06/07/2012 12:01 EDT | Updated 08/07/2012 05:12 EDT

A Refugee's Thoughts on the Eaton Centre Shooting

In the summer of 2005 -- dubbed by media "the summer of the gun" -- a delegation was chosen to meet with then prime minister Paul Martin. There was an urgent need to address and eradicate gun violence. Among the leaders chosen to meet with Martin was a one-time refugee from Eritrea.


In the summer of 2005 -- dubbed by media as the summer of the guns -- a delegation was chosen to meet with the Prime Minister. There was an urgent need to address and eradicate gun violence. Among the leaders chosen to meet then Prime Minister Paul Martin was a one-time refugee from Eritrea. The young, then 18-year-old Saron Gebresellassi, was concerned about her "priority" neighborhoods and wanted to do something about it.

She mentored countless young people and contributed many hours to help change the reality. She is presently a J.D. (Juris Doctor) Candidate at the University of Ottawa also works with the prestigious law firm -- McCarthy Tetrault. On June 13th, she will be honoured with the 2012 McCarthy Tétrault LLP / Women's Law Association of Ontario Community Contribution Award. She reflects on her Canadian journey as well as the recent tragedy in downtown Toronto.

What was your reaction on the latest shooting at the Eaton Centre?

Six years ago a similar shooting spree took place outside the Eaton Centre in what was characterized as the "Boxing Day Massacre." While gun violence was certainly not new to Toronto, it was the first time it had made its way from the city's margins to the downtown core. It marked a turning point in youth mobilization and sparked the attention of municipal, provincial and federal political leaders.

That led to a historic meeting with then-prime minister Paul Martin and leaders within the African-Canadian community who lobbied for community-based strategies to eradicate gun violence. An increase in funding for youth-led programming emerged but five years later those funding sources have since fizzled out as the youth sector declines in popularity. In my estimation, this calls for us as a city to engage in serious introspection and reflect on how we will collectively mitigate the injury we incurred.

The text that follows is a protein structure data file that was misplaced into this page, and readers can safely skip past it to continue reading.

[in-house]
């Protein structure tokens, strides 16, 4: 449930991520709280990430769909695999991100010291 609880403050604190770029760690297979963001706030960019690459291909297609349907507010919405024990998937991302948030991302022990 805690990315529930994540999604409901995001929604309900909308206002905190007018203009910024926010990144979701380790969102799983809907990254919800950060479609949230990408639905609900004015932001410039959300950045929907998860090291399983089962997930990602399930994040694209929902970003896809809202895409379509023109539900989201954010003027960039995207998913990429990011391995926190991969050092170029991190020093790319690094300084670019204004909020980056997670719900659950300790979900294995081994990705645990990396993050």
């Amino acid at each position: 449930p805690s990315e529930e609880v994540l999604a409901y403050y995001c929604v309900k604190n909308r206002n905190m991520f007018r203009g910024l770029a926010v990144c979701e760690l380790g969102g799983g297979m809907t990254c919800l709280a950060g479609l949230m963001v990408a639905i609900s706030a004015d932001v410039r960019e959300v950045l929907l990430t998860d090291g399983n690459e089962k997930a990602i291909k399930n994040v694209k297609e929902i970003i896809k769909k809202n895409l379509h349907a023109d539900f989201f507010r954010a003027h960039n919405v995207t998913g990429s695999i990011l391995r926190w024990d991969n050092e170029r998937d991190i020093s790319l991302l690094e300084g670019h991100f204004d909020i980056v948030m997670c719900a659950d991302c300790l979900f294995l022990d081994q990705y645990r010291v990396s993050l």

When did you move to Canada?

I arrived to Canada at the age of three as a U.N. Convention Refugee with my family whom were fleeing the Eritrean-Ethiopian war. We grew up in west Toronto in a "priority" neighborhood that is still very much a stigmatized community. I embrace my blue-collar immigrant/refugee heritage as it gave me a unique work ethic that has turned out to be quite beneficial!

Why Law?

At the risk of sounding like a bona fide nerd, I thoroughly enjoy learning everything there is to know about the law and lawyering. Law is an art and a science simultaneously. I enjoy being able to speak competently and knowledgeably about diverse legal matters from class action lawsuits to nuclear and atomic energy law to everything in between! I am gaining expertise in a wide array of matters of critical importance to the daily lives of ordinary Canadians. Knowledge of the law is a versatile and powerful tool to have at one's disposal.

Describe some of your advocacy work

I have had an incredibly positive experience while in law school at the University of Ottawa. I advocated vigorously for language rights -- a hot topic in the national capital region and I made a submission to the Standing Committee on Francophone Affairs and Official Languages which came to the attention of the Dean and Vice Deans of the Faculty of Law. That resulted in the creation of an ad hoc committee to implement structural measures to promote bilingualism. I was very active with the Black Law Students Association, Women's Legal Mentorship Program, Legal Links & Bridges, and Ontario Public Interest Research Group (OPIRG-Ottawa).

I was involved in creating Black History Month programming in collaboration with the Michaelle Jean Foundation and was also invited to speak to the Eritrean and Ethiopian communities in Ottawa. I enjoyed mentoring first year students and easing their transition into the law school environment in addition to providing academic support in the form of tutoring and legal writing assistance. Outside of law school, I worked one-on-one with students to provide guidance and tangible support in applying to graduate studies.

Tell me about some of your volunteer work in the community?

I'm National Conference Chair for the Black Law Students Association of Canada -- a national organization devoted to excellence and substantive equality. I'm frequently invited to deliver seminars across Ontario to expose post-secondary education as a viable option to marginalized youth. I also give legal education and information workshops to various communities including the deaf community, Eritrean community, activist community and various youth groups.

Why is the latest award special to you?

This award is special because a) it is the community reminding me that my contributions are valuable and b) it is the first time I am being recognized by the legal community which is quite the honour given that I'm very young in my legal career. It is no secret that women are exiting private practice in disproportionate numbers. Women and men in the legal community have been tackling this problem for many years. While I do not know definitively what the solution is; I am confident it lies with young people whom will comprise the next generation of lawyers.